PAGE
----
Editor’s note: There are 44 days until the APBA HAPO Gold Cup Heat 1A race takes place on the Columbia River. At the same time, the Tri-City Water Follies’ annual event is celebrating its 50th year of racing unlimited hydroplanes. So the Herald will take a daily look at past storylines leading up to the Gold Cup. These are in no particular order:
July 21, 1974: What’s a turbine, the Aussies, and that Muncey guy again.
The 1974 race on the Columbia River was the only time the Water Follies had the World Championship race here.
But it will be remembered mainly for two things: the first-ever turbine-powered boat, and a seven-boat final for the first time ever, and it wasn’t supposed to happen.
In addition, a team from Australia, competing as the Solo VS-41, made an appearance in the pits to give the field a 15-boat count.
The Aussies, however, could never get going with too many equipment problems.
Because it was the World Championships, there was a lot of racing for one day: nine preliminary heats, one consolation, and the final.
And one of those 15 boats in 1974 was new and amazing — the U-95 turbine boat that needed a big battery the size of a small garbage dumpster, plugged into the boat, to get the thing started.
It made a high-pitched sound that no one had heard before.
But it seemed to perform well with Leif Borgersen driving.
However, in the final on that Sunday, the boat collided with another in the first turn, losing much of its rear wing.
The boat still finished fourth to maintain its No. 3 ranking in the national standings.
A week later in Seattle, the boat blew up and sank.
Still, it was a precursor of things to come, as more teams produced turbine powered race boats until it was the norm.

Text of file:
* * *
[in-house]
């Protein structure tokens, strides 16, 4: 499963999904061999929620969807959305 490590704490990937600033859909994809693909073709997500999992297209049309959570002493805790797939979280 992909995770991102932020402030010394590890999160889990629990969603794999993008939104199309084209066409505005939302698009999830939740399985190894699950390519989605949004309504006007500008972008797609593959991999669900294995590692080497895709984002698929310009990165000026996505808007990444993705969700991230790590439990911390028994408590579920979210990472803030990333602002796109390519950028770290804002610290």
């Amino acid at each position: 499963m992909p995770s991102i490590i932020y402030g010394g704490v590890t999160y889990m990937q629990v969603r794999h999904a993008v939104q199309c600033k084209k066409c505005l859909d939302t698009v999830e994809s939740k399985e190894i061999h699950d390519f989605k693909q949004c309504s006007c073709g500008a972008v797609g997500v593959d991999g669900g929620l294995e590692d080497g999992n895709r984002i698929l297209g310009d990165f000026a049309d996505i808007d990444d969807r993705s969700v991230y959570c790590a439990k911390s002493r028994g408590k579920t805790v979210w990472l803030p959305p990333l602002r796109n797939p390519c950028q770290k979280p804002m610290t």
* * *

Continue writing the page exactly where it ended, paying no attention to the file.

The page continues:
As for the legendary Bill Muncey, in his Atlas Van Lines, he hadn’t scored enough points to qualify for the final.
He was, however, the alternate.
During the warmup, Muncey spotted driver Ron Armstrong and the Valu-Mart going dead in the water.
Sitting in his boat in the water next to the pits, Muncey fired up the Atlas and went out on the water.
But Armstrong got the Valu-Mart restarted before the one-minute gun, meaning Muncey should have returned to the pits.
Muncey stayed out, turning the final into a seven-boat race.
Up to that point, no one had ever seen a seven-boat race on this river.
“Seven boats on that course was just too tight,” race historian Fred Farley told the Herald in 2004. “Referee Bill Newton was going nuts. Muncey said he never saw the Valu-Mart. But in the first turn the Valu-Mart actually goes by Muncey. They throw the flag out at him. He ignores it. He physically finished behind the Valu-Mart and said he didn’t see it. They slapped him with a humongous fine.”
By the way, George Henley in the Pay ‘n Pak won the race.
It was his third win in five races to that point that season.